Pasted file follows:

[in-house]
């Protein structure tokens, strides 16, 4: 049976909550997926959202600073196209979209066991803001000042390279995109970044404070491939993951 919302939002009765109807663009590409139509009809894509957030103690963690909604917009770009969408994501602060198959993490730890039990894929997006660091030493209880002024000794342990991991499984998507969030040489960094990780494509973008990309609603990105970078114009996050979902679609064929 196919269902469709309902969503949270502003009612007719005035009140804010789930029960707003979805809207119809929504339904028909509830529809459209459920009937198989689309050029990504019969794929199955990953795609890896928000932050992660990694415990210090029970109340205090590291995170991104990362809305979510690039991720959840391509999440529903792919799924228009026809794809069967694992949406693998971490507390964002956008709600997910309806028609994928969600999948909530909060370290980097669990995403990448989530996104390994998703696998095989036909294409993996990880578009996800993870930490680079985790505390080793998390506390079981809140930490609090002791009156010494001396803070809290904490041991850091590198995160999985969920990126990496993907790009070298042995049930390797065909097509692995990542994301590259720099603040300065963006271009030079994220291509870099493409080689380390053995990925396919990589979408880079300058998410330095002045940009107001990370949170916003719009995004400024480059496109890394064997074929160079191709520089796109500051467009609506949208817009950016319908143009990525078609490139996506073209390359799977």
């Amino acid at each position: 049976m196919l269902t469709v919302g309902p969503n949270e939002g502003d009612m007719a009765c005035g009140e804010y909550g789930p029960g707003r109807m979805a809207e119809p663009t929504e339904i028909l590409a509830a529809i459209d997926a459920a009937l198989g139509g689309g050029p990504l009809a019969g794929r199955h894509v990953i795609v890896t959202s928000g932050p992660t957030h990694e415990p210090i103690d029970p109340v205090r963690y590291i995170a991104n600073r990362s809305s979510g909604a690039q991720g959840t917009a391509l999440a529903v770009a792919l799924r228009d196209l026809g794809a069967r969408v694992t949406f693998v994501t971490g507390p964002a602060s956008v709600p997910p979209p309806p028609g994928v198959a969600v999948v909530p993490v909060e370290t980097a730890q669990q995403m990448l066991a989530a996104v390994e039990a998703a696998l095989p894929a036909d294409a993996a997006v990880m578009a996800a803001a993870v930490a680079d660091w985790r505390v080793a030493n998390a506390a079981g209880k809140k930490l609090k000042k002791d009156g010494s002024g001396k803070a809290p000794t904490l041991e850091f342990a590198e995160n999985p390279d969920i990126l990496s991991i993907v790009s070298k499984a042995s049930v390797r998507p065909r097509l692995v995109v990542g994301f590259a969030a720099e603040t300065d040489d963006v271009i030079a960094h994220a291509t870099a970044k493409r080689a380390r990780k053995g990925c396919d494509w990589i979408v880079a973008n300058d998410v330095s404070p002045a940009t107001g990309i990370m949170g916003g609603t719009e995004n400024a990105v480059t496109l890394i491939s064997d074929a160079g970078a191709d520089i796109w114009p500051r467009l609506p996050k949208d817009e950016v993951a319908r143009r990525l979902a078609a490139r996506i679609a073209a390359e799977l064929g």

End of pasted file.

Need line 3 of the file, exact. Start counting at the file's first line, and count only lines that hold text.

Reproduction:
């Amino acid at each position: 049976m196919l269902t469709v919302g309902p969503n949270e939002g502003d009612m007719a009765c005035g009140e804010y909550g789930p029960g707003r109807m979805a809207e119809p663009t929504e339904i028909l590409a509830a529809i459209d997926a459920a009937l198989g139509g689309g050029p990504l009809a019969g794929r199955h894509v990953i795609v890896t959202s928000g932050p992660t957030h990694e415990p210090i103690d029970p109340v205090r963690y590291i995170a991104n600073r990362s809305s979510g909604a690039q991720g959840t917009a391509l999440a529903v770009a792919l799924r228009d196209l026809g794809a069967r969408v694992t949406f693998v994501t971490g507390p964002a602060s956008v709600p997910p979209p309806p028609g994928v198959a969600v999948v909530p993490v909060e370290t980097a730890q669990q995403m990448l066991a989530a996104v390994e039990a998703a696998l095989p894929a036909d294409a993996a997006v990880m578009a996800a803001a993870v930490a680079d660091w985790r505390v080793a030493n998390a506390a079981g209880k809140k930490l609090k000042k002791d009156g010494s002024g001396k803070a809290p000794t904490l041991e850091f342990a590198e995160n999985p390279d969920i990126l990496s991991i993907v790009s070298k499984a042995s049930v390797r998507p065909r097509l692995v995109v990542g994301f590259a969030a720099e603040t300065d040489d963006v271009i030079a960094h994220a291509t870099a970044k493409r080689a380390r990780k053995g990925c396919d494509w990589i979408v880079a973008n300058d998410v330095s404070p002045a940009t107001g990309i990370m949170g916003g609603t719009e995004n400024a990105v480059t496109l890394i491939s064997d074929a160079g970078a191709d520089i796109w114009p500051r467009l609506p996050k949208d817009e950016v993951a319908r143009r990525l979902a078609a490139r996506i679609a073209a390359e799977l064929g």